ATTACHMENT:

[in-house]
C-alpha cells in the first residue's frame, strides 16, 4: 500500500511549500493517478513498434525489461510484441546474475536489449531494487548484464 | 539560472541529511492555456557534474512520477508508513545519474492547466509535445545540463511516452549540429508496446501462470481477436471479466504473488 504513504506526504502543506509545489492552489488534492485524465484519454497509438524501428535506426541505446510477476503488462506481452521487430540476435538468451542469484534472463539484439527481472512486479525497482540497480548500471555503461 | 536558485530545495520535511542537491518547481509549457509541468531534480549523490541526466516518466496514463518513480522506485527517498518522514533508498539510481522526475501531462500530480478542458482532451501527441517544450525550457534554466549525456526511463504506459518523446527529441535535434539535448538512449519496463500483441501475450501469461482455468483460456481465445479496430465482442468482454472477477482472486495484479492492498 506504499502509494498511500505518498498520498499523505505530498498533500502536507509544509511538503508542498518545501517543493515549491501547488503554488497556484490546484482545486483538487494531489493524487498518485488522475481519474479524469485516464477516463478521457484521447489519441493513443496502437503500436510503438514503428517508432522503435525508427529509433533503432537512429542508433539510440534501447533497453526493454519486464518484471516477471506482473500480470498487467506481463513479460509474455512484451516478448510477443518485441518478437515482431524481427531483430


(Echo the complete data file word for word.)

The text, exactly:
[in-house]
C-alpha cells in the first residue's frame, strides 16, 4: 500500500511549500493517478513498434525489461510484441546474475536489449531494487548484464 | 539560472541529511492555456557534474512520477508508513545519474492547466509535445545540463511516452549540429508496446501462470481477436471479466504473488 504513504506526504502543506509545489492552489488534492485524465484519454497509438524501428535506426541505446510477476503488462506481452521487430540476435538468451542469484534472463539484439527481472512486479525497482540497480548500471555503461 | 536558485530545495520535511542537491518547481509549457509541468531534480549523490541526466516518466496514463518513480522506485527517498518522514533508498539510481522526475501531462500530480478542458482532451501527441517544450525550457534554466549525456526511463504506459518523446527529441535535434539535448538512449519496463500483441501475450501469461482455468483460456481465445479496430465482442468482454472477477482472486495484479492492498 506504499502509494498511500505518498498520498499523505505530498498533500502536507509544509511538503508542498518545501517543493515549491501547488503554488497556484490546484482545486483538487494531489493524487498518485488522475481519474479524469485516464477516463478521457484521447489519441493513443496502437503500436510503438514503428517508432522503435525508427529509433533503432537512429542508433539510440534501447533497453526493454519486464518484471516477471506482473500480470498487467506481463513479460509474455512484451516478448510477443518485441518478437515482431524481427531483430